In a study that kept in touch with more than 500 women cancer survivors for an average of six years, nearly half continued to experience chemotherapy-induced peripheral neuropathy and a heightened risk of falling.
The study, published in the Journal of Clinical Oncology, challenges the widely held assumption that chemotherapy-induced neuropathy will mostly cause no serious long-term effects.
“Many cancer survivors are told these chemo-related symptoms will eventually go away. Our study found that’s just not the case,” said first author Kerri Winters-Stone, Elnora E. Thompson Distinguished Professor in the OHSU School of Nursing and co-leader of the Knight Cancer Institute’s Cancer Prevention and Control Program.
“General Hospital” character Anna Devane ponders her diagnosis.
Polycythemia vera is an uncommon blood cancer that can be controlled with long-established treatments. So it seemed more than a little suspicious to Vinay Prasad, M.D., M.P.H., when the disease took center stage in an episode of “General Hospital” – the longest running daytime drama on American television.
“I felt there had to be some backstory,” Prasad, an OHSU Knight Cancer Institute hematologist-oncologist told listeners of the public radio program Think Out Loud. “What we found was that a company called Incyte Corporation, which actually manufactures a very costly new drug for polycythemia vera, was in a partnership with ‘General Hospital’ and had helped craft this plot line in an effort to raise awareness for this condition.”
Aggressive prostate tumors can rapidly evolve to resist PARP inhibitors, but it may be possible to detect resistance early enough to counteract.
Two views of the structure of the DNA-repair protein PARP1
It was a surprising discovery that opened up a new avenue for treating prostate cancer. In recent years, studies have revealed that gene mutations long associated with breast and ovarian cancers – BRCA1 and BRCA2 – also play a significant role in driving aggressive prostate cancers
Men with these mutations (about 20 percent of prostate cancer patients with metastatic tumors) have shown very high response rates to a new class of drugs called PARP inhibitors, three of which have already gained FDA approval for use in ovarian cancer.
The bad news: Prostate cancers can rapidly evolve to resist PARP inhibitors.
The good news: It may be possible to detect the emergence of resistant cancer cells with just a blood test, researchers have now found, and that could provide earlier information about PARP inhibitor resistance and important clues about how to overcome resistance.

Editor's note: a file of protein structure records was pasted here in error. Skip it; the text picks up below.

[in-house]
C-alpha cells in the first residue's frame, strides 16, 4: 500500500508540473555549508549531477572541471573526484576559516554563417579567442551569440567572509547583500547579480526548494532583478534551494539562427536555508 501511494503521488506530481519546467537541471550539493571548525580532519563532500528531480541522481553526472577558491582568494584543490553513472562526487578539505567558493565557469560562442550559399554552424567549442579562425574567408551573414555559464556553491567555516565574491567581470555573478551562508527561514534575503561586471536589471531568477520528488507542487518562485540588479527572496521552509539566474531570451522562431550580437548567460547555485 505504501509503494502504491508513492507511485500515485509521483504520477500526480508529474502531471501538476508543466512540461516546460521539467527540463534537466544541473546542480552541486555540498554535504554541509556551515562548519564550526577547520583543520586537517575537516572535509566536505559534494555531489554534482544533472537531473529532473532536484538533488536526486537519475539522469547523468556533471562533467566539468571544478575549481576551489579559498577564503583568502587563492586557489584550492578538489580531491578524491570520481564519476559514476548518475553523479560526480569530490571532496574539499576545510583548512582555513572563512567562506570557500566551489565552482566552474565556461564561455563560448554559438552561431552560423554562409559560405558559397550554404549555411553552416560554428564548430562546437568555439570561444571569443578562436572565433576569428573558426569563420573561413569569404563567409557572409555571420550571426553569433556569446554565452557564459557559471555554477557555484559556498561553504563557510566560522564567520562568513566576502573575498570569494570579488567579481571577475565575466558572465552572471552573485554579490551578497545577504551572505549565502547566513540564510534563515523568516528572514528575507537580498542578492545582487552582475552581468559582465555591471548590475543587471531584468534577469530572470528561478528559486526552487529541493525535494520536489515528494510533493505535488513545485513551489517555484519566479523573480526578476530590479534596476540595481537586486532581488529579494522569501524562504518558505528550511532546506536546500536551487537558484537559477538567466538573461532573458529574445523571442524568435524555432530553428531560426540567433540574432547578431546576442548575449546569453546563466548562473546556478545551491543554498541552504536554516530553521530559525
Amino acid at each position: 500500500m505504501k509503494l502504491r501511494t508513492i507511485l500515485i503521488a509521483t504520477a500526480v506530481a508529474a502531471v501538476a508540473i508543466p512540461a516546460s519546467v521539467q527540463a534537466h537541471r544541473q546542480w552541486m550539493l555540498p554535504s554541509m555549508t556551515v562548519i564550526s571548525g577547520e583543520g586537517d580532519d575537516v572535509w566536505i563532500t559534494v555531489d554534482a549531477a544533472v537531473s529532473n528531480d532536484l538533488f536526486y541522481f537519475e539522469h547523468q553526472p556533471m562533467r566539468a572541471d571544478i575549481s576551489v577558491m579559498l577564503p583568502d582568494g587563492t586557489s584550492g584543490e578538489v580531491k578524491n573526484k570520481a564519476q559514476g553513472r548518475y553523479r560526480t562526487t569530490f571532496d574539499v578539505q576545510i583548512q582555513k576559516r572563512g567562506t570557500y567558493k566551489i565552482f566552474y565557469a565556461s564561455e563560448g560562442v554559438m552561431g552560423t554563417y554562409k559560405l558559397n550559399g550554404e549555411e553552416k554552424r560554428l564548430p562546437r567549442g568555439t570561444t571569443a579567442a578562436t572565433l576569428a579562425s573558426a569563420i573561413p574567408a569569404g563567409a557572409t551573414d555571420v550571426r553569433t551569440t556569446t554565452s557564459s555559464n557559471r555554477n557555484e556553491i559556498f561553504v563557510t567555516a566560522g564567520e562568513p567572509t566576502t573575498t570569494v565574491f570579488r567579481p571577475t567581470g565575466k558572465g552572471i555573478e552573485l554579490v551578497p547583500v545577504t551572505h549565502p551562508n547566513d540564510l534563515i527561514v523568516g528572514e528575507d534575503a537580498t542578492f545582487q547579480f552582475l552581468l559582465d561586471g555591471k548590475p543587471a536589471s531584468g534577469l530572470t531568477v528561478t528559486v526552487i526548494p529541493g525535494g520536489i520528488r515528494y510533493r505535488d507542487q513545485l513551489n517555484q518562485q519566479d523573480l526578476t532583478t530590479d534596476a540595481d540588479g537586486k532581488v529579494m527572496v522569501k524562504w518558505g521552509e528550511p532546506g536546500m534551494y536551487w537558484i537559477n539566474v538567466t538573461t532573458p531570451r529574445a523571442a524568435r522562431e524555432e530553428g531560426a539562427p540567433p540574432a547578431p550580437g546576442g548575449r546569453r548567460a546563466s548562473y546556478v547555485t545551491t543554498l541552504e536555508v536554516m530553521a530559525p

OHSU Knight Cancer Institute Director Brian Druker talks with Medscape about breaking out of one-size-fits-all thinking in cancer screening and prevention
Knight Cancer Institute Director Brian Druker, M.D., recorded an interview in La Jolla, California, with Medscape Editor-in-chief Eric Topol, M.D.
“We are now in the process of building an entire program on what I call precision early detection of cancer,” said Brian Druker, M.D., “We are trying to be more accurate in taking the same precepts of precision medicine for advanced cancer and using them earlier.”
If it works, Druker told Medscape’s editor-in-chief, Eric Topol, M.D., the early detection initiative at OHSU will find a way out of the big conundrum of cancer screening: technologies that too often fail to find dangerous cancers while at the same time raising too many alarms about essentially harmless tumors and driving overdiagnosis and unnecessary treatment.
Number of prescriptions and assisted deaths under the Oregon Death with Dignity Act. (Blanke et al. from Oregon Health Authority data)
In 1997, Oregon became the first state to make it legal for terminally ill patients to self-administer a prescription to hasten death.
A review of 991 cases of lethal self-medication through 2015 shows that the law’s impact has remained largely predictable. Three-fourths of the people were dying of cancer, nearly all were white and around 70 percent had attended college. More than 90 percent had health insurance, were receiving hospice care and died at home.
Still, some findings surprised first author Charles Blanke, M.D., a professor of medicine in the OHSU Knight Cancer Institute and chair of the SWOG research consortium.